“I say screw the economy. You worked hard, you got your law degree, so make something happen with it.”
Where did they learn the entrepreneurial ropes? Not at law school. Here’s what they said about that:
“Law schools are not equipped to help you start your own firm.”
“I love some of the classes I took at [law school], but virtually none of them are useful.”
“Considering this amount of debt and that most classes deal with theory rather than everyday, practical law… three years of law school are unnecessary and should be shortened.”
“There’s a whole economic engine behind law practice and to not get that business side of it in law school sucks.”
That’s not the case everywhere. The NBC News article tells this story:
When Dr. Silvia Hodges first proposed a “Law firm as a business” course, Sheila Foster, the associate dean for academic affairs of Fordham University School of Law, was skeptical.
“I wasn’t completely convinced that was a subject that our students would catch on to, so I asked her to further develop the concept,” Foster said.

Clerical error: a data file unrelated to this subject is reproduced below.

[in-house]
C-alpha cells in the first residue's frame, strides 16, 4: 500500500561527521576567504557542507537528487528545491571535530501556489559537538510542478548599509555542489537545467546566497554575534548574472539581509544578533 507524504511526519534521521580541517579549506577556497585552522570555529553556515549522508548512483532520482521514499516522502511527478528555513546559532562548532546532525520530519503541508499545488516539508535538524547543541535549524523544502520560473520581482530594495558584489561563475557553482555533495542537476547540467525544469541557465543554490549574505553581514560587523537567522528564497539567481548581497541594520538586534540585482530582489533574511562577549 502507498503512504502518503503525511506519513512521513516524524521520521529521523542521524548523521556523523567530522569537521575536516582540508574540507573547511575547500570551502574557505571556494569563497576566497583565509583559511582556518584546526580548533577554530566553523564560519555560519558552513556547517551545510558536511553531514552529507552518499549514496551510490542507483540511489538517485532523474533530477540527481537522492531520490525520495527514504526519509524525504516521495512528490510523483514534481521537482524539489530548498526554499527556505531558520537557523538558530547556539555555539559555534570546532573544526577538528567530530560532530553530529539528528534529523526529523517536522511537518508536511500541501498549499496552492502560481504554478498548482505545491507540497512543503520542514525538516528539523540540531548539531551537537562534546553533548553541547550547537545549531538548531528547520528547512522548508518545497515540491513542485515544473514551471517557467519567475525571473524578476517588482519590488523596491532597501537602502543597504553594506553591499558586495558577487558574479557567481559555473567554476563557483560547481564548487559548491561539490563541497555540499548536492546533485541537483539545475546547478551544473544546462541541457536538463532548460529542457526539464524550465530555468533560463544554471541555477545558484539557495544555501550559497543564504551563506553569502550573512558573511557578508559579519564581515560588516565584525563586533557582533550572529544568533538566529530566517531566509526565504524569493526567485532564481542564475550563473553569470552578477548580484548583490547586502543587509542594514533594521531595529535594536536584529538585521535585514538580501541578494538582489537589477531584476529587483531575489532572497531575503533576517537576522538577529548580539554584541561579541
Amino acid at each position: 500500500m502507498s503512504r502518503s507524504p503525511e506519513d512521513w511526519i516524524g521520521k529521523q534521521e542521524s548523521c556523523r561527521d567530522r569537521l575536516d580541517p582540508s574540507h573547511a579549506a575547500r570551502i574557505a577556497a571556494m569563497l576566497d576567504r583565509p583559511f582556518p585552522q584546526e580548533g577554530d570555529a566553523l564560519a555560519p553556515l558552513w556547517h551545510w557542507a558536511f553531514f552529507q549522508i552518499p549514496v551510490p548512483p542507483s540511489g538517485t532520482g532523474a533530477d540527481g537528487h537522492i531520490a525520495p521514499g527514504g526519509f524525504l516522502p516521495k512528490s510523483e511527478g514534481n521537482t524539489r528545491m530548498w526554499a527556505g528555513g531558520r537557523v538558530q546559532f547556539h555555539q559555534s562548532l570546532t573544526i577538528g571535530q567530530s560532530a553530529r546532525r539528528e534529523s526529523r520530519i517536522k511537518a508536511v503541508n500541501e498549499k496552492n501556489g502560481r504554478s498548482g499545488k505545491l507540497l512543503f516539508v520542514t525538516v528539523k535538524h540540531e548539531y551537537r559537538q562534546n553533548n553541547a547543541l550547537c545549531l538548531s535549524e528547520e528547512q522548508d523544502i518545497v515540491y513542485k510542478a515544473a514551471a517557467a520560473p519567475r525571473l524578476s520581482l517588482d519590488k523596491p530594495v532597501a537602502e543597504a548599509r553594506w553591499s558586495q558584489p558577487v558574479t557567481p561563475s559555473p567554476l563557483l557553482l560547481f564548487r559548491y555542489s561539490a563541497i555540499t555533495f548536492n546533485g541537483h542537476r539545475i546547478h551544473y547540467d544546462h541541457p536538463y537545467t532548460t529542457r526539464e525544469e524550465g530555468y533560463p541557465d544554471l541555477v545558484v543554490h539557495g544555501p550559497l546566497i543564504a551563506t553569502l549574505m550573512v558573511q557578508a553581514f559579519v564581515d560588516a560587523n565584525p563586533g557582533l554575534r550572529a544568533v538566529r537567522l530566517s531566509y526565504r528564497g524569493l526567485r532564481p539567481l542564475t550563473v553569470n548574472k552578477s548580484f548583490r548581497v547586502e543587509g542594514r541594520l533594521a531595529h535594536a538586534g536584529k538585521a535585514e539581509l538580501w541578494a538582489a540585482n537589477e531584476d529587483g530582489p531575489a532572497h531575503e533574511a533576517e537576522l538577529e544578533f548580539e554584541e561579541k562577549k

But Hodges remained persistent. Now students consider the law firm management class and the law firm marketing class Hodges recently began teaching among the most useful courses at the school.
“Just having that technical knowledge is not enough in today’s world anymore. They need a more well-rounded picture,” Hodges said.
Chetson agrees, saying that if law schools really want to place their students in good jobs, they need to teach them to be self-sufficient.
Closer to home, I was recently interviewed by a CU Law student as part of an assignment for a class led by Dean Weiser, in furtherance of his commitment to promoting the “New Normal of legal entrepreneurship.
Private initiatives have also stepped up to fill the gap. Solo Practice University bills itself as “The Practice of Law School” that “picks up where your law education left off.” It offers web-based instruction and opportunities for virtual networking. The Lawyerist blog is chock full of practice management how-to’s. There are others, too – a whole new industry forming around the need to educate and support legal professionals as the practice of law reinvents itself.
The days of hiring law students who’ve been taught to think like lawyers and hoping they’ll learn business development and practice management skills by osmosis are over. The winds of change are blowing; they’re bringing in a sea change. Some lawyers are embracing it, and some are literally dying from it. How about you? Are you sails up, or are you battening down the hatches?
(For those who might be interested, a couple new ABA publications related to topics I’ve been writing about in this series came to my attention this week. One is about reinventing the practice of law, and the other is about different generations working effectively together.)